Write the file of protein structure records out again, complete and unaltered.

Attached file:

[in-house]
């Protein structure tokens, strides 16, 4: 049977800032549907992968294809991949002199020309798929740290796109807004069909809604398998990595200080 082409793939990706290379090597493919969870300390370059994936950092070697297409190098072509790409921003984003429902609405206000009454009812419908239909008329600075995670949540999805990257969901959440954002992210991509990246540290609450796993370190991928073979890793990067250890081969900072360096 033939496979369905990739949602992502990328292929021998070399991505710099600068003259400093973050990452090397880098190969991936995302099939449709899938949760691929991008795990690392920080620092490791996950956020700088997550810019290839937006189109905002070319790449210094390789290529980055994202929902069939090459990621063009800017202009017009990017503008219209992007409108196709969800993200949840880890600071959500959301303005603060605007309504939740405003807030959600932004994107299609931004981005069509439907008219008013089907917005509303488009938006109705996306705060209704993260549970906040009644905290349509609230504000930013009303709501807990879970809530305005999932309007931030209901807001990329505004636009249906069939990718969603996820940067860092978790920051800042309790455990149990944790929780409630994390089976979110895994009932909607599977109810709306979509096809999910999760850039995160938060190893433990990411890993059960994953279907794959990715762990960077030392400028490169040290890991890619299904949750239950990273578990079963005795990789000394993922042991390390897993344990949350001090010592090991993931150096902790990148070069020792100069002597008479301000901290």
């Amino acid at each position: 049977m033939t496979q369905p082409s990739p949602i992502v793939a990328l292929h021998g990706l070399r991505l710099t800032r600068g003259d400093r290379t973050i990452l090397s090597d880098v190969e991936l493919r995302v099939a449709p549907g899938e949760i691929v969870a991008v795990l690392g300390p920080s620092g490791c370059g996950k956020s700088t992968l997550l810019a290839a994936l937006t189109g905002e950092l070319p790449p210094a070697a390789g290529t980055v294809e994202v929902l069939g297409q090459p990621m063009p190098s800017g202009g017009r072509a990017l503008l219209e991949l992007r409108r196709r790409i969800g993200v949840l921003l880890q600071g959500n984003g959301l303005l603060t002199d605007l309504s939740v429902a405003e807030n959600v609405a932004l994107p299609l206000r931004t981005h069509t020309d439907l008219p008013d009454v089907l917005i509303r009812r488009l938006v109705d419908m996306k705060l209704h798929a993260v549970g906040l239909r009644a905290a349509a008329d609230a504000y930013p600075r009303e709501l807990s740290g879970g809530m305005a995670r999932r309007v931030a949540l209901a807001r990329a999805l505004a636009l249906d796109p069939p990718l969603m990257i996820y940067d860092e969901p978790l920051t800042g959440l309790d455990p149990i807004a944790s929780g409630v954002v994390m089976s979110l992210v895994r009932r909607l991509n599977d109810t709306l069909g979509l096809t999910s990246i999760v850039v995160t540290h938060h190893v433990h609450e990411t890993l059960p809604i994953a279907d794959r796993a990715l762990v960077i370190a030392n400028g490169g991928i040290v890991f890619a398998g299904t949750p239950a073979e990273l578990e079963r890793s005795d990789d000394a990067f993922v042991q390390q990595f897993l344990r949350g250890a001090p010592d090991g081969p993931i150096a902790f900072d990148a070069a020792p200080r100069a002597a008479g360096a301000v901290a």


[in-house]
């Protein structure tokens, strides 16, 4: 049977800032549907992968294809991949002199020309798929740290796109807004069909809604398998990595200080 082409793939990706290379090597493919969870300390370059994936950092070697297409190098072509790409921003984003429902609405206000009454009812419908239909008329600075995670949540999805990257969901959440954002992210991509990246540290609450796993370190991928073979890793990067250890081969900072360096 033939496979369905990739949602992502990328292929021998070399991505710099600068003259400093973050990452090397880098190969991936995302099939449709899938949760691929991008795990690392920080620092490791996950956020700088997550810019290839937006189109905002070319790449210094390789290529980055994202929902069939090459990621063009800017202009017009990017503008219209992007409108196709969800993200949840880890600071959500959301303005603060605007309504939740405003807030959600932004994107299609931004981005069509439907008219008013089907917005509303488009938006109705996306705060209704993260549970906040009644905290349509609230504000930013009303709501807990879970809530305005999932309007931030209901807001990329505004636009249906069939990718969603996820940067860092978790920051800042309790455990149990944790929780409630994390089976979110895994009932909607599977109810709306979509096809999910999760850039995160938060190893433990990411890993059960994953279907794959990715762990960077030392400028490169040290890991890619299904949750239950990273578990079963005795990789000394993922042991390390897993344990949350001090010592090991993931150096902790990148070069020792100069002597008479301000901290």
């Amino acid at each position: 049977m033939t496979q369905p082409s990739p949602i992502v793939a990328l292929h021998g990706l070399r991505l710099t800032r600068g003259d400093r290379t973050i990452l090397s090597d880098v190969e991936l493919r995302v099939a449709p549907g899938e949760i691929v969870a991008v795990l690392g300390p920080s620092g490791c370059g996950k956020s700088t992968l997550l810019a290839a994936l937006t189109g905002e950092l070319p790449p210094a070697a390789g290529t980055v294809e994202v929902l069939g297409q090459p990621m063009p190098s800017g202009g017009r072509a990017l503008l219209e991949l992007r409108r196709r790409i969800g993200v949840l921003l880890q600071g959500n984003g959301l303005l603060t002199d605007l309504s939740v429902a405003e807030n959600v609405a932004l994107p299609l206000r931004t981005h069509t020309d439907l008219p008013d009454v089907l917005i509303r009812r488009l938006v109705d419908m996306k705060l209704h798929a993260v549970g906040l239909r009644a905290a349509a008329d609230a504000y930013p600075r009303e709501l807990s740290g879970g809530m305005a995670r999932r309007v931030a949540l209901a807001r990329a999805l505004a636009l249906d796109p069939p990718l969603m990257i996820y940067d860092e969901p978790l920051t800042g959440l309790d455990p149990i807004a944790s929780g409630v954002v994390m089976s979110l992210v895994r009932r909607l991509n599977d109810t709306l069909g979509l096809t999910s990246i999760v850039v995160t540290h938060h190893v433990h609450e990411t890993l059960p809604i994953a279907d794959r796993a990715l762990v960077i370190a030392n400028g490169g991928i040290v890991f890619a398998g299904t949750p239950a073979e990273l578990e079963r890793s005795d990789d000394a990067f993922v042991q390390q990595f897993l344990r949350g250890a001090p010592d090991g081969p993931i150096a902790f900072d990148a070069a020792p200080r100069a002597a008479g360096a301000v901290a």